Authors: Catherine Bullard
Copyright © 2013, Catherine Bullard
All Rights Reserved
All rights reserved. This book or any portion
thereof may not be reproduced or used in any manner whatsoever without the
express written permission of the author, except for the use of brief
quotations in a book review.
This is a work of fiction. All names, characters
and events portrayed in this novel are either products of the author’s
imagination or are used fictitiously.
Sandstone Publishing © 2013 All rights
Copyright © 2013 Catherine
All rights reserved.
Elsbeth stood at the edge of the dark
forest, silently watching the young man sitting by the lakeshore, his knees
drawn tightly to his chest. Moonlight floated down to grace his handsome,
bronzed face, and she followed its trail with her eyes, slowly tracing his
prominent cheekbones, his full lips, and his strong, dusted jaw.
She knew his face almost as well
as she did her own—but then, she’d been watching him for weeks. Her
discovery of him had been quite an accident; the evil prey she’d been chasing
had taken refuge in these very woods. On the way back from the chase, sated
with a bellyful of blood, she’d spotted him, sitting just as he was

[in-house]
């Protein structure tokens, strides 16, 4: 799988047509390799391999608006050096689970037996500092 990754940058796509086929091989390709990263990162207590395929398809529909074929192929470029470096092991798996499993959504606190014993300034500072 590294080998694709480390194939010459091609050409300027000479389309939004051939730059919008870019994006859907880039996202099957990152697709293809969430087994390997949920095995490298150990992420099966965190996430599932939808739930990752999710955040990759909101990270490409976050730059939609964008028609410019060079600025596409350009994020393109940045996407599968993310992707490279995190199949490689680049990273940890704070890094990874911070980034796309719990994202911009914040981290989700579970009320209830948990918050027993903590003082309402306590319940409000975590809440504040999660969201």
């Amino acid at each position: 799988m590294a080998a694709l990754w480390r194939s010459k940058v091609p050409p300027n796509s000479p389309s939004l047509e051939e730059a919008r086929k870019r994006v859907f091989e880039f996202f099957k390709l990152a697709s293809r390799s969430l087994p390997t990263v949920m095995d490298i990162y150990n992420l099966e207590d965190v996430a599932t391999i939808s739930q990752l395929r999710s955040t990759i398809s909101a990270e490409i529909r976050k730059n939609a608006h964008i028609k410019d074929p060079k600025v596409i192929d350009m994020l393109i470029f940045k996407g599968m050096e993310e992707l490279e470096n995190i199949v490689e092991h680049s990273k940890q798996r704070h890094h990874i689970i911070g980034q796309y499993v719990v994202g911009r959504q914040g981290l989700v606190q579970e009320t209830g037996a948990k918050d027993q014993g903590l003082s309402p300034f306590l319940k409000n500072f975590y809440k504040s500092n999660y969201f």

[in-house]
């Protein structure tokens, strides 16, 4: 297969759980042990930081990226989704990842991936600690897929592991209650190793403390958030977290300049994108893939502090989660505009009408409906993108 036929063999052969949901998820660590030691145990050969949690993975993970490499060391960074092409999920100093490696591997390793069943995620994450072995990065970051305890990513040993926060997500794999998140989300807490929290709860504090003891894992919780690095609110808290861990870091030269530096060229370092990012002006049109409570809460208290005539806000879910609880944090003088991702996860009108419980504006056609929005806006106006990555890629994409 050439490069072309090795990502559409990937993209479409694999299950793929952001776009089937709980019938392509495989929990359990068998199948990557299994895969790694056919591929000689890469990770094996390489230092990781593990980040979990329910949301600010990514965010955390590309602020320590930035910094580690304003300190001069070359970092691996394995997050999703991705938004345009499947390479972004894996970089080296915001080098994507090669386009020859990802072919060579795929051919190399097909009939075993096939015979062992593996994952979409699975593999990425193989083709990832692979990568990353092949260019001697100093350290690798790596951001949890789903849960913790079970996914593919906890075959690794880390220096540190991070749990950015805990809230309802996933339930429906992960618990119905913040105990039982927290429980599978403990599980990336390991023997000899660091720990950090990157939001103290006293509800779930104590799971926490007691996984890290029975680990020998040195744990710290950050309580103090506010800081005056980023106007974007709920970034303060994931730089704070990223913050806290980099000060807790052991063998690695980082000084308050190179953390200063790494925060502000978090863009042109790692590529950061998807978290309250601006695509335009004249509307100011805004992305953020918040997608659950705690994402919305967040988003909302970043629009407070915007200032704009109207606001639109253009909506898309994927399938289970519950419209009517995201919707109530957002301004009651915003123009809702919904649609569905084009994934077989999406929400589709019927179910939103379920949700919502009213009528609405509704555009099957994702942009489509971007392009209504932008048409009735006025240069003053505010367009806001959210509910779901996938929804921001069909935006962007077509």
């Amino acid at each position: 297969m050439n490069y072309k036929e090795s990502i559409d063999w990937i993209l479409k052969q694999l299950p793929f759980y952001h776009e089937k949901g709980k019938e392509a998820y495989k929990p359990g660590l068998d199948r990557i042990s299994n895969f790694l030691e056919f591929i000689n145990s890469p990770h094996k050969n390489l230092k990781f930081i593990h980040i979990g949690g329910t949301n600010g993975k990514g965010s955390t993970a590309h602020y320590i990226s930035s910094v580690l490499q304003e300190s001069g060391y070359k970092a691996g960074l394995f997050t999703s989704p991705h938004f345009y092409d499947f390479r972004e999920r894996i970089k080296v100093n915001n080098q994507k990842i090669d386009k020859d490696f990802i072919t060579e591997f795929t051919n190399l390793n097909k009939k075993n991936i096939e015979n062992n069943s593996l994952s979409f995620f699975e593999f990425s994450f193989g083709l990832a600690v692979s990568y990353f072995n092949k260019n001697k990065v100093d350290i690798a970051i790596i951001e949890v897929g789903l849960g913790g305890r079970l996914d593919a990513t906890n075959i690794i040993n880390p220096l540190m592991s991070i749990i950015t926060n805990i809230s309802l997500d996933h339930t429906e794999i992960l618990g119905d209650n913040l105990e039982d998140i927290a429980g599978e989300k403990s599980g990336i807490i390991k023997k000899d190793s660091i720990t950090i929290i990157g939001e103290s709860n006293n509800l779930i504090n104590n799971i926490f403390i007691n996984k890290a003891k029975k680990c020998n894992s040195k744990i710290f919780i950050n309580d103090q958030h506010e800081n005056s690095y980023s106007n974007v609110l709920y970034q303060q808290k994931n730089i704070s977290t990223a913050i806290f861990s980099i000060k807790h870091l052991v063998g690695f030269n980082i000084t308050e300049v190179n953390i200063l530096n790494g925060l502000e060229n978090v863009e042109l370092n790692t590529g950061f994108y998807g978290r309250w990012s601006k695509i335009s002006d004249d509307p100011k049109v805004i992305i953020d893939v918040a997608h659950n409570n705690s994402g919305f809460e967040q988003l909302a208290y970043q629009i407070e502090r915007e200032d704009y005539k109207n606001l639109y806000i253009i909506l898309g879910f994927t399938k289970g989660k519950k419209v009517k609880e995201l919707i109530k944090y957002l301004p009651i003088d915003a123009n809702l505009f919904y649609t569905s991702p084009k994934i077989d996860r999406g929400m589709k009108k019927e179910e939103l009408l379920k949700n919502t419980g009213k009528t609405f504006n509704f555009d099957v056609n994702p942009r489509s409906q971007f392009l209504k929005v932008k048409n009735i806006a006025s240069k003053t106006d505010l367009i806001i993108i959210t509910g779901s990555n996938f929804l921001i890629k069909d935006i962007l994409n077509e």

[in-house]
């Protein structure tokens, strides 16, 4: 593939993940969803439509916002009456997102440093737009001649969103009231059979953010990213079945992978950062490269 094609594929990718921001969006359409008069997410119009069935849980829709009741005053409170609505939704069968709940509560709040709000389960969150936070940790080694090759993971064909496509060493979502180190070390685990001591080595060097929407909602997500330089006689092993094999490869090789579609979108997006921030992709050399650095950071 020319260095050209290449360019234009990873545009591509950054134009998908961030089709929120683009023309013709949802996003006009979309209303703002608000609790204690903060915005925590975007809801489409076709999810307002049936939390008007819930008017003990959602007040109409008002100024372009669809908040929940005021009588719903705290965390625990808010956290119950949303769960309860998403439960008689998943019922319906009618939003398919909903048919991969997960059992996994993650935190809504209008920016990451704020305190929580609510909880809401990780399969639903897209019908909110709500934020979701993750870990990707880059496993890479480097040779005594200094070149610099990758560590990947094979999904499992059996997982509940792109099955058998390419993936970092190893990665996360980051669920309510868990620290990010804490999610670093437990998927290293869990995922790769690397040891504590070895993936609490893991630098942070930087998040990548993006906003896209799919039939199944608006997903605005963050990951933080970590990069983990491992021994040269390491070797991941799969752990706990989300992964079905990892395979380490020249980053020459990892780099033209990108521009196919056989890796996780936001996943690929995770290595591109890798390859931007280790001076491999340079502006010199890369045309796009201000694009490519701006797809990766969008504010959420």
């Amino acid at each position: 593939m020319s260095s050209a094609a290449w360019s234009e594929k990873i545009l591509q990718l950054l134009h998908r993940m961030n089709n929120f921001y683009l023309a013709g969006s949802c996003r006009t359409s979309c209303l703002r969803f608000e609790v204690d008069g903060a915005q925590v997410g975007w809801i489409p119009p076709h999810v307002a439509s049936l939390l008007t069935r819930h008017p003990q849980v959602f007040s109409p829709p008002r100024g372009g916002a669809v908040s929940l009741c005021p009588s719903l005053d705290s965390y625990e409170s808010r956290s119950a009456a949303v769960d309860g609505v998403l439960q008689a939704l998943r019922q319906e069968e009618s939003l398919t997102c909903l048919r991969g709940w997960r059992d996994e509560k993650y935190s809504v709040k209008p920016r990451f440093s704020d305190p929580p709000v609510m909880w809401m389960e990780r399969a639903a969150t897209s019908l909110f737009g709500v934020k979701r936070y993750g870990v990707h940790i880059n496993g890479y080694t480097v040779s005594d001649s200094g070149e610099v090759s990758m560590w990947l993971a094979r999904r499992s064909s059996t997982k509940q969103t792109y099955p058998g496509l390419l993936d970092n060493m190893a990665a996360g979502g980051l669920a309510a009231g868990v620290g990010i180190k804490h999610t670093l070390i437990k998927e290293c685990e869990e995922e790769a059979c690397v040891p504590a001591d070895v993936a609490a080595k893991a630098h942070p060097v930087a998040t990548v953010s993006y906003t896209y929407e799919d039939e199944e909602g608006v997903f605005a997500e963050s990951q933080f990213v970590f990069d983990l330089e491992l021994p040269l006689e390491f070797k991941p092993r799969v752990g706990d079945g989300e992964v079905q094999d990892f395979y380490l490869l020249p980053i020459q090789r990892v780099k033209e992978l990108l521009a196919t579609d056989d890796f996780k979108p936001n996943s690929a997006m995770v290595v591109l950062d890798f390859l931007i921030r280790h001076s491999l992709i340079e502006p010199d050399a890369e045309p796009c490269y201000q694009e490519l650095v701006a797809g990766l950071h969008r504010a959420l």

now—pensive, with just the right mixture of wonder and puzzlement on his
face that she was intrigued as to what was going on inside of his mind.
Biting her lip, she considered
crossing the small patch of grass separating them. She hadn’t done so the first
time because her face and clothing had been stained with blood—and she
hadn’t found a place to wash off. Right now she had the opposite
problem—she hadn’t fed, and he smelled good enough that as a new vampire
she was worried about not being able to resist him. And she didn’t bite
“What are you doing?”
Elsbeth whirled around, her dark
hair swirling behind her as she bit back a gasp. Malachi, a powerful member of
her Seethe, stood scant inches away, his face wreathed in shadows. His eyes,
normally a cold stone blue that reflected the nature of his heart, burned
bright red with the bloodlust brought on by the overwhelming need to feed. No
matter how he tried to tempt her with his inhumanly beautiful looks or his
honeyed words, she had only to look into his eyes to see him for what he truly was—a
soulless, unmerciful monster, the kind that gave vampires a bad name.
“What business is it of yours?”
she asked, firming her chin and keeping her voice steady. If she betrayed any
fear he would quickly exploit the opening—such was how the strong preyed